7. Dry Before Storing

Ensure the seeds are completely dry before storing. Choose a well-ventilated room and spread the seeds out, leaving some gaps between them so the air can get to each one.

You can place them on paper towels, plates, baking sheets, or anything that will allow enough space for the seeds to spread thinly. However, do not use paper towels if the seeds are wet, as they’ll stick to the paper.

It’s even better if you place them on a screen mesh, as the air will reach both the top and bottom.

To properly dry seeds for next year, let them rest for about a week in the open. Next, gently stir them, then allow them another 2-3 weeks to properly dry for storage.

8. Store Properly

To preserve seeds for planting, they must be properly dried and stored.

Collect the dried seeds and put them in seed packets with identifying labels. Use moisture-absorbing packets if possible.

Next, put the packets in mason jars or sealed containers like Tupperware boxes and store them in a dark, dry, cool place.

You can also use your refrigerator for storage, but most gardeners prefer to keep them in a dry, cool area.

In our opinion, freezing seeds for next year and beyond may be the best way to store them long-term. If done properly, freezing will not kill or harm dry seeds.

Pack the dried seeds in sealed glass jars or airtight containers and freeze them. However, when defrosting, leave the containers to thaw slowly at room temperature for at least a day.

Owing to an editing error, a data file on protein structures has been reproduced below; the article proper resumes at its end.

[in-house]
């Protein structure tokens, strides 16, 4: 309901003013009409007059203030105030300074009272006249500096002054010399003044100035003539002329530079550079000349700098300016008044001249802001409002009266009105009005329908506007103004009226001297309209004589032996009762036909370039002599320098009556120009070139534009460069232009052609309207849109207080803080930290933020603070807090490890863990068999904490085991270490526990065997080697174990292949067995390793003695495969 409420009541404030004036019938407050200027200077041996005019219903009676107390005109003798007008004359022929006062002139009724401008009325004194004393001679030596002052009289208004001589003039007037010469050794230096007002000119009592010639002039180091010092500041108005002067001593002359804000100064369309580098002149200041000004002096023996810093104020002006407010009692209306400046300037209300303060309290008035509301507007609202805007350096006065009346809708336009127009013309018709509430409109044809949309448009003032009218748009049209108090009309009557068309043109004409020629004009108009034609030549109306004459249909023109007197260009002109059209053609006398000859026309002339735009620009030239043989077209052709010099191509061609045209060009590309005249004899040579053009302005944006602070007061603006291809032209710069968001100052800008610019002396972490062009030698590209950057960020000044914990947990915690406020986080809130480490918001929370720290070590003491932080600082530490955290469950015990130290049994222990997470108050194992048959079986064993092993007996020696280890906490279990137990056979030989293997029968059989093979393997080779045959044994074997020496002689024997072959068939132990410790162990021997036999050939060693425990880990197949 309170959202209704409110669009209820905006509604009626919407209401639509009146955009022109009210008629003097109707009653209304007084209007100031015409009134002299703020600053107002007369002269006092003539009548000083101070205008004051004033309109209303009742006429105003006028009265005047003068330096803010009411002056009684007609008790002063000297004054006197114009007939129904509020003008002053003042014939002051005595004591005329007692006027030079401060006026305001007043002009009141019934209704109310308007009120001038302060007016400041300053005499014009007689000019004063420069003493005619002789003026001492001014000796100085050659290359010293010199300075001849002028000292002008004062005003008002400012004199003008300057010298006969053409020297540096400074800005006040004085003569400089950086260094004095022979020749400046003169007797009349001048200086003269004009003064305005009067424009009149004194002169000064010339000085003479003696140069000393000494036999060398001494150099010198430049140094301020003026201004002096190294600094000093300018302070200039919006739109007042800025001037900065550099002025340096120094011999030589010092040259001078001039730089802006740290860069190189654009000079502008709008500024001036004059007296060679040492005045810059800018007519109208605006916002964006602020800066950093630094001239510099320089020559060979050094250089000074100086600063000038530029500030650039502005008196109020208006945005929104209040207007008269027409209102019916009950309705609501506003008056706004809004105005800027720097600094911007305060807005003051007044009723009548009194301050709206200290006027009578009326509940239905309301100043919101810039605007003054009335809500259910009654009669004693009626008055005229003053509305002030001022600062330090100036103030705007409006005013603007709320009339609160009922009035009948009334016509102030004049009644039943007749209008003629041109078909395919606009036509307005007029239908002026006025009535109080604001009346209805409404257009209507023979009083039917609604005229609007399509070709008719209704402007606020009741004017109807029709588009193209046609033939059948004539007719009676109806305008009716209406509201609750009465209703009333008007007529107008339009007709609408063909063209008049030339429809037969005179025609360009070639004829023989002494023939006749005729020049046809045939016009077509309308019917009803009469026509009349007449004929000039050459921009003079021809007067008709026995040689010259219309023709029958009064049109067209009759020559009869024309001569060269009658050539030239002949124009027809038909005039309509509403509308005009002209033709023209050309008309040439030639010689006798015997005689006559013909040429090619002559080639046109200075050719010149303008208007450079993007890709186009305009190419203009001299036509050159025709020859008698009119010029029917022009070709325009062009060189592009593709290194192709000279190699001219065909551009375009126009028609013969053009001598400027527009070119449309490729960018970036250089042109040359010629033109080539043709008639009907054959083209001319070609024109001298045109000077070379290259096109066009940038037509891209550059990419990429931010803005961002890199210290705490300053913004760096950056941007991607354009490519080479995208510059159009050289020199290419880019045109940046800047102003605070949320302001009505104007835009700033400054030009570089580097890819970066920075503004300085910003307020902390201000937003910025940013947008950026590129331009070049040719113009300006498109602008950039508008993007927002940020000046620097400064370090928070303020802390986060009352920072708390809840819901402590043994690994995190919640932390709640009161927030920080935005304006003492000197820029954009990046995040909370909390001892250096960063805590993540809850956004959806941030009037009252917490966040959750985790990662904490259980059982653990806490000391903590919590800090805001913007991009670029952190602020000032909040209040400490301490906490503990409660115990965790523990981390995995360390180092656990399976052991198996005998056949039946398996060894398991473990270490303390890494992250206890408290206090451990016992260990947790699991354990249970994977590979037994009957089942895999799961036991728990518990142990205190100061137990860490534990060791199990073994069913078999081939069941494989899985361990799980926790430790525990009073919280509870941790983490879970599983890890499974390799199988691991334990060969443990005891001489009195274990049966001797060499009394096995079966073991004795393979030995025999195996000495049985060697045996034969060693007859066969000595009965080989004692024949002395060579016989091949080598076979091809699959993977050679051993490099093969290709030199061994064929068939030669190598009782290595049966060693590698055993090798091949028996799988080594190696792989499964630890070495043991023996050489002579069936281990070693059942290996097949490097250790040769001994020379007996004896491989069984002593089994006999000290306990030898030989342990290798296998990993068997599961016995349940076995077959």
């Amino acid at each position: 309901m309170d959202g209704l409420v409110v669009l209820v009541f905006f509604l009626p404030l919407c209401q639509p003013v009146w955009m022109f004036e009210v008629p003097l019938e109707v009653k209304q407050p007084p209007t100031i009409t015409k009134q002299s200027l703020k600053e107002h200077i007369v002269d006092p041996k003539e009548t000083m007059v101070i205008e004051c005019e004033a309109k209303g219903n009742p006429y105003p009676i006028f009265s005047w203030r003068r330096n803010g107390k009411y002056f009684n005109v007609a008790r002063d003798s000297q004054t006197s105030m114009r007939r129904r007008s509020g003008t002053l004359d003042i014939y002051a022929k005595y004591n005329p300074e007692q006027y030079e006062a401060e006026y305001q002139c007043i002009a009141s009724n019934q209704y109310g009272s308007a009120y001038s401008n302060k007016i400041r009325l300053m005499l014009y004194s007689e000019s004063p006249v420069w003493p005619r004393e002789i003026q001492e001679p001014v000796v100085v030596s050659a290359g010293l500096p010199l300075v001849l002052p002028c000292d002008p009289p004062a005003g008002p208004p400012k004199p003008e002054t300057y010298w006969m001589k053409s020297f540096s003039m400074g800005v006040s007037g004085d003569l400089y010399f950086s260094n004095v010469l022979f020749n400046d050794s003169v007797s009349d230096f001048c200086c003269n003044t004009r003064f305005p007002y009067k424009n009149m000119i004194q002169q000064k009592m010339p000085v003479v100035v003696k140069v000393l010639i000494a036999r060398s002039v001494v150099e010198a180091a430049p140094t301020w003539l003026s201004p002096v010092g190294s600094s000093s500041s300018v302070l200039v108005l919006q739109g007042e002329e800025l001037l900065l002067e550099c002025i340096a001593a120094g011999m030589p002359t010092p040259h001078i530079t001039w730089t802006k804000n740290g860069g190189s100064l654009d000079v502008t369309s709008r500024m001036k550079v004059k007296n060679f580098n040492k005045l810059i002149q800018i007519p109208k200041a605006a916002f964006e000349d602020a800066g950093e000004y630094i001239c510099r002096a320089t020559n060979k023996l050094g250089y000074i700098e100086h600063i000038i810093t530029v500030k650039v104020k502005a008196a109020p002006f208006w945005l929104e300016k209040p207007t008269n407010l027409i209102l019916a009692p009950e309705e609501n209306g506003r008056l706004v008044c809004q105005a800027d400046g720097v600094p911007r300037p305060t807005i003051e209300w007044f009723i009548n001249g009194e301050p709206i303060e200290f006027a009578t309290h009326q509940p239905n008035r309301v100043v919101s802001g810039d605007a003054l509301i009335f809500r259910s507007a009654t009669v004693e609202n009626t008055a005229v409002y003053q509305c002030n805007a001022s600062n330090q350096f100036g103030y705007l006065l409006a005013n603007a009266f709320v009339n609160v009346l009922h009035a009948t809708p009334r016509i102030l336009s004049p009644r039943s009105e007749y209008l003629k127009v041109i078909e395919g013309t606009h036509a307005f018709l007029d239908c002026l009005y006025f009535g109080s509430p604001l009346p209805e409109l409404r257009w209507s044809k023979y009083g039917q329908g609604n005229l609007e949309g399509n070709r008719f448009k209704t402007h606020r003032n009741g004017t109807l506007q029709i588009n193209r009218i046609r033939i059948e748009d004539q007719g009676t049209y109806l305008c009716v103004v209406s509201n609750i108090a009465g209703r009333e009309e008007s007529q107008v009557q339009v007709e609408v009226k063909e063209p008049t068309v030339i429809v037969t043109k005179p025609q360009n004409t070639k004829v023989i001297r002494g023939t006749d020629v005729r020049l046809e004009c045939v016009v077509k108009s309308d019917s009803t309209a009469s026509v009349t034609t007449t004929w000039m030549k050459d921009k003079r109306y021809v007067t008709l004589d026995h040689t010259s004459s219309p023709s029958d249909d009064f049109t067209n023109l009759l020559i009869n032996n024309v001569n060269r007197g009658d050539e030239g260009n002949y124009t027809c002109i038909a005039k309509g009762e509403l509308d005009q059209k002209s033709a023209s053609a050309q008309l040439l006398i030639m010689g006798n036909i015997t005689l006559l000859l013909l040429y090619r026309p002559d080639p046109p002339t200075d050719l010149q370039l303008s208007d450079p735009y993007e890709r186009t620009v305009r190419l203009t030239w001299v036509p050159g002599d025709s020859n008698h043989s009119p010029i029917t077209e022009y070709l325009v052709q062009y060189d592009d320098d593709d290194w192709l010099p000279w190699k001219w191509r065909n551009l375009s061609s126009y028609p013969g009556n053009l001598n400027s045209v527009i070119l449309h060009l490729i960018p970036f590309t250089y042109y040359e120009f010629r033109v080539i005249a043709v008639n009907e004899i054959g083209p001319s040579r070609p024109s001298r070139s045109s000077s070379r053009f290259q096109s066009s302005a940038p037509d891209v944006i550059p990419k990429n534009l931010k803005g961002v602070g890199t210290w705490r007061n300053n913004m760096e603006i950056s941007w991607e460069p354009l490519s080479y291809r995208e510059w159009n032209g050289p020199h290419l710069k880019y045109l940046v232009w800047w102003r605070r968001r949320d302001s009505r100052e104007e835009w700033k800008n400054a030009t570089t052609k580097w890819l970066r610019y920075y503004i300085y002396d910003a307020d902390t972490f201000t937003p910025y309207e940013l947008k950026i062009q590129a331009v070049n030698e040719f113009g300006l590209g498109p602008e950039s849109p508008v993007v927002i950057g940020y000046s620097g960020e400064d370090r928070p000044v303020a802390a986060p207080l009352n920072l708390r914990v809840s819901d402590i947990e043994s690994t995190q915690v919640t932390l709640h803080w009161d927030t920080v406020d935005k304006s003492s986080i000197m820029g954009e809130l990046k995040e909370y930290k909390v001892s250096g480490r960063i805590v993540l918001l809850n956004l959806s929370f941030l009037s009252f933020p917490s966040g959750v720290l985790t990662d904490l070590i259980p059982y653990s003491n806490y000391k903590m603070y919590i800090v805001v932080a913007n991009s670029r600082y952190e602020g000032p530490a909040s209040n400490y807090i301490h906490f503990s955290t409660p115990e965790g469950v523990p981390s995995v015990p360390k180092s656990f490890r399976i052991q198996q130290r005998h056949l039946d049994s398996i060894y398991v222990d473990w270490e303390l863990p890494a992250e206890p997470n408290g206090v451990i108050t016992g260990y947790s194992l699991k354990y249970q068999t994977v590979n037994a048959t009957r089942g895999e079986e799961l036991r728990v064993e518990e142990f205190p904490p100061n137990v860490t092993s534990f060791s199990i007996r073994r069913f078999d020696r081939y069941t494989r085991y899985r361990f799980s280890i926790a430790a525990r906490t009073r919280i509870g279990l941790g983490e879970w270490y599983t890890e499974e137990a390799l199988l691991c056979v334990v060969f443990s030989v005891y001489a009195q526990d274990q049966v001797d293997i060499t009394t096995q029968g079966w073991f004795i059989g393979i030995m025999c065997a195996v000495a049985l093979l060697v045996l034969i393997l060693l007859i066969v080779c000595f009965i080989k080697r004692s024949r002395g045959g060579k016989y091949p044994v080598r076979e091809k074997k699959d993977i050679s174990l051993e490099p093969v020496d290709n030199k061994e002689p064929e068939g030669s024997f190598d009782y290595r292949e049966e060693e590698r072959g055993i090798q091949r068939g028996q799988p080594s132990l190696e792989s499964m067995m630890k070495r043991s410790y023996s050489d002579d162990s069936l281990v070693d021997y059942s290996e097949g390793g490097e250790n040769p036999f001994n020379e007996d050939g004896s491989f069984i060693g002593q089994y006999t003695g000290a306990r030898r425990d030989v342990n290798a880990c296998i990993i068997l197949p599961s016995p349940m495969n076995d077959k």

9. Put on Your Labels

Mark the date harvested on the packets. Also, keep the packets in separate, marked boxes or containers with the correct labels so you do not get confused later.

You can buy labels, markers, or a seed-saving kit for this purpose.

10. Test Seeds for Germination Before Planting

Use some kitchen paper towels for this process.

Lightly wet the sheets and loosely wrap as many seeds as possible in them. Leave for about a week. Ensure that you keep it moist and warm during this period.

Germination speed depends on the seed and how warm the environment is. The warmer the area, the faster germination will be.

Germination usually takes about 1 to 2 weeks; however, some seeds may take longer.

Seed Viability

How long seeds last and are still viable will require trial and error.

Generally, it depends on what condition the seeds are in and whether they are stored properly. Most annual flower seeds last 2 to 3 years, and perennials a little longer.

However, it’s best to replace vegetable seeds every 2 years, though some, like tomatoes, cucumbers, Brassicas, and squash, can store successfully for 4 to 5+ years.

Where to Buy Quality Seeds

If you do not wish to go through the DIY process of saving your garden seeds for next season, the best place to buy vegetable seeds is from organic retailers such as SeedsNow. They are one of the best online organic heirloom seed companies.


Collecting and saving vegetable seeds for your organic backyard garden can be a laborious chore. However, the pleasure and money-saving benefits make the effort ultimately rewarding.

Image via Flickr

Sasha Brown

Sasha Brown is a blogger and lover of all things natural.